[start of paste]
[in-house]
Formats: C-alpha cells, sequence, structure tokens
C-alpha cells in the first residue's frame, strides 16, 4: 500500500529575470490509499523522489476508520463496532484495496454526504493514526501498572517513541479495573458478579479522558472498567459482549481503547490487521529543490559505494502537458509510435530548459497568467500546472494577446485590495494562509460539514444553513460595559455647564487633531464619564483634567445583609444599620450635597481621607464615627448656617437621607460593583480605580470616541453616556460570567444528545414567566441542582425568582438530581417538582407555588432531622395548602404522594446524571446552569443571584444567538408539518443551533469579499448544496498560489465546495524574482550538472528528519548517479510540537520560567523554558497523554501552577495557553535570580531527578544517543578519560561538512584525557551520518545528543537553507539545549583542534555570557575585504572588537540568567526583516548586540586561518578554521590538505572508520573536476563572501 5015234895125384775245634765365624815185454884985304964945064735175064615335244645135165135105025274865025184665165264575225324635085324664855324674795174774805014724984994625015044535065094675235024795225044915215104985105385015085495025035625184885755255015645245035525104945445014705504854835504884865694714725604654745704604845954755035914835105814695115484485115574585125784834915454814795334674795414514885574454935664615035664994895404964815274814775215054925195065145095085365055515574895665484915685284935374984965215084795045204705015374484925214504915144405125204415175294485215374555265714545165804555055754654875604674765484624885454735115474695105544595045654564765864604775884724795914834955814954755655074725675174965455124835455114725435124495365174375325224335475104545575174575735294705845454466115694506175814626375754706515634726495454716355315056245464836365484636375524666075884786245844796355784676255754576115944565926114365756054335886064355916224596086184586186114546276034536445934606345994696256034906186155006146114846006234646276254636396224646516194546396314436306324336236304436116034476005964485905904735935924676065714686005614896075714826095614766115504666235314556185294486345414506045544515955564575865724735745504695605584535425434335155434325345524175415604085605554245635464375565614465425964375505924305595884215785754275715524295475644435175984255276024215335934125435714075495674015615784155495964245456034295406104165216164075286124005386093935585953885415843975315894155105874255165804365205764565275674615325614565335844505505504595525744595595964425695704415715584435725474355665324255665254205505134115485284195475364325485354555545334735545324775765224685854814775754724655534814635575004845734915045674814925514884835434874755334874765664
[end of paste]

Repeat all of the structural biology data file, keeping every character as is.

[in-house]
Formats: C-alpha cells, sequence, structure tokens
C-alpha cells in the first residue's frame, strides 16, 4: 500500500529575470490509499523522489476508520463496532484495496454526504493514526501498572517513541479495573458478579479522558472498567459482549481503547490487521529543490559505494502537458509510435530548459497568467500546472494577446485590495494562509460539514444553513460595559455647564487633531464619564483634567445583609444599620450635597481621607464615627448656617437621607460593583480605580470616541453616556460570567444528545414567566441542582425568582438530581417538582407555588432531622395548602404522594446524571446552569443571584444567538408539518443551533469579499448544496498560489465546495524574482550538472528528519548517479510540537520560567523554558497523554501552577495557553535570580531527578544517543578519560561538512584525557551520518545528543537553507539545549583542534555570557575585504572588537540568567526583516548586540586561518578554521590538505572508520573536476563572501 5015234895125384775245634765365624815185454884985304964945064735175064615335244645135165135105025274865025184665165264575225324635085324664855324674795174774805014724984994625015044535065094675235024795225044915215104985105385015085495025035625184885755255015645245035525104945445014705504854835504884865694714725604654745704604845954755035914835105814695115484485115574585125784834915454814795334674795414514885574454935664615035664994895404964815274814775215054925195065145095085365055515574895665484915685284935374984965215084795045204705015374484925214504915144405125204415175294485215374555265714545165804555055754654875604674765484624885454735115474695105544595045654564765864604775884724795914834955814954755655074725675174965455124835455114725435124495365174375325224335475104545575174575735294705845454466115694506175814626375754706515634726495454716355315056245464836365484636375524666075884786245844796355784676255754576115944565926114365756054335886064355916224596086184586186114546276034536445934606345994696256034906186155006146114846006234646276254636396224646516194546396314436306324336236304436116034476005964485905904735935924676065714686005614896075714826095614766115504666235314556185294486345414506045544515955564575865724735745504695605584535425434335155434325345524175415604085605554245635464375565614465425964375505924305595884215785754275715524295475644435175984255276024215335934125435714075495674015615784155495964245456034295406104165216164075286124005386093935585953885415843975315894155105874255165804365205764565275674615325614565335844505505504595525744595595964425695704415715584435725474355665324255665254205505134115485284195475364325485354555545334735545324775765224685854814775754724655534814635575004845734915045674814925514884835434874755334874765664